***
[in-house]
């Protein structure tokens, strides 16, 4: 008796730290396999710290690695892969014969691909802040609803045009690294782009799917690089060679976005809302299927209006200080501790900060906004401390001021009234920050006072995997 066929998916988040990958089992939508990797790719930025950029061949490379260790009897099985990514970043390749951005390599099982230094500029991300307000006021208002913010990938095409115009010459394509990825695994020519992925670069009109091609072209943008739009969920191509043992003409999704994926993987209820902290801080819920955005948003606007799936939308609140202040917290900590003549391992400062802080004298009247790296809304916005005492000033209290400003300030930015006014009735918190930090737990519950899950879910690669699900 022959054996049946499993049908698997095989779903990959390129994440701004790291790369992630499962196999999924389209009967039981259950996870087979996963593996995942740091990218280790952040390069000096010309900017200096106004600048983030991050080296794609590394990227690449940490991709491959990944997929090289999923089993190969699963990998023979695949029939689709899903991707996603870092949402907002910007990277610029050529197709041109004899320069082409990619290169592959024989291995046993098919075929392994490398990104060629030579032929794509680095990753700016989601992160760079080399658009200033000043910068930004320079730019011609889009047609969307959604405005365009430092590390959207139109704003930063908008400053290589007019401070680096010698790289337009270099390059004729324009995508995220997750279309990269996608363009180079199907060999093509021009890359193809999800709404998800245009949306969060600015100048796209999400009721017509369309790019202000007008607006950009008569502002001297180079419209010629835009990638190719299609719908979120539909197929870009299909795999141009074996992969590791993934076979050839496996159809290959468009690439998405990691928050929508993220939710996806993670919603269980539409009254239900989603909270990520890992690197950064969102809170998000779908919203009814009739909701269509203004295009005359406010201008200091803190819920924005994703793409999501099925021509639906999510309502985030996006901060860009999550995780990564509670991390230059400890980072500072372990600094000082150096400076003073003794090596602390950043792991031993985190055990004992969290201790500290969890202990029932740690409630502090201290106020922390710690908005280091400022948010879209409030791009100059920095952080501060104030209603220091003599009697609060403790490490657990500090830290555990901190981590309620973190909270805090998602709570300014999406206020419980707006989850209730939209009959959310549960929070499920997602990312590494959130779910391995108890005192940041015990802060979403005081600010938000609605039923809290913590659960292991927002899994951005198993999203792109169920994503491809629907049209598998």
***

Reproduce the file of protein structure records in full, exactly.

[in-house]
């Protein structure tokens, strides 16, 4: 008796730290396999710290690695892969014969691909802040609803045009690294782009799917690089060679976005809302299927209006200080501790900060906004401390001021009234920050006072995997 066929998916988040990958089992939508990797790719930025950029061949490379260790009897099985990514970043390749951005390599099982230094500029991300307000006021208002913010990938095409115009010459394509990825695994020519992925670069009109091609072209943008739009969920191509043992003409999704994926993987209820902290801080819920955005948003606007799936939308609140202040917290900590003549391992400062802080004298009247790296809304916005005492000033209290400003300030930015006014009735918190930090737990519950899950879910690669699900 022959054996049946499993049908698997095989779903990959390129994440701004790291790369992630499962196999999924389209009967039981259950996870087979996963593996995942740091990218280790952040390069000096010309900017200096106004600048983030991050080296794609590394990227690449940490991709491959990944997929090289999923089993190969699963990998023979695949029939689709899903991707996603870092949402907002910007990277610029050529197709041109004899320069082409990619290169592959024989291995046993098919075929392994490398990104060629030579032929794509680095990753700016989601992160760079080399658009200033000043910068930004320079730019011609889009047609969307959604405005365009430092590390959207139109704003930063908008400053290589007019401070680096010698790289337009270099390059004729324009995508995220997750279309990269996608363009180079199907060999093509021009890359193809999800709404998800245009949306969060600015100048796209999400009721017509369309790019202000007008607006950009008569502002001297180079419209010629835009990638190719299609719908979120539909197929870009299909795999141009074996992969590791993934076979050839496996159809290959468009690439998405990691928050929508993220939710996806993670919603269980539409009254239900989603909270990520890992690197950064969102809170998000779908919203009814009739909701269509203004295009005359406010201008200091803190819920924005994703793409999501099925021509639906999510309502985030996006901060860009999550995780990564509670991390230059400890980072500072372990600094000082150096400076003073003794090596602390950043792991031993985190055990004992969290201790500290969890202990029932740690409630502090201290106020922390710690908005280091400022948010879209409030791009100059920095952080501060104030209603220091003599009697609060403790490490657990500090830290555990901190981590309620973190909270805090998602709570300014999406206020419980707006989850209730939209009959959310549960929070499920997602990312590494959130779910391995108890005192940041015990802060979403005081600010938000609605039923809290913590659960292991927002899994951005198993999203792109169920994503491809629907049209598998």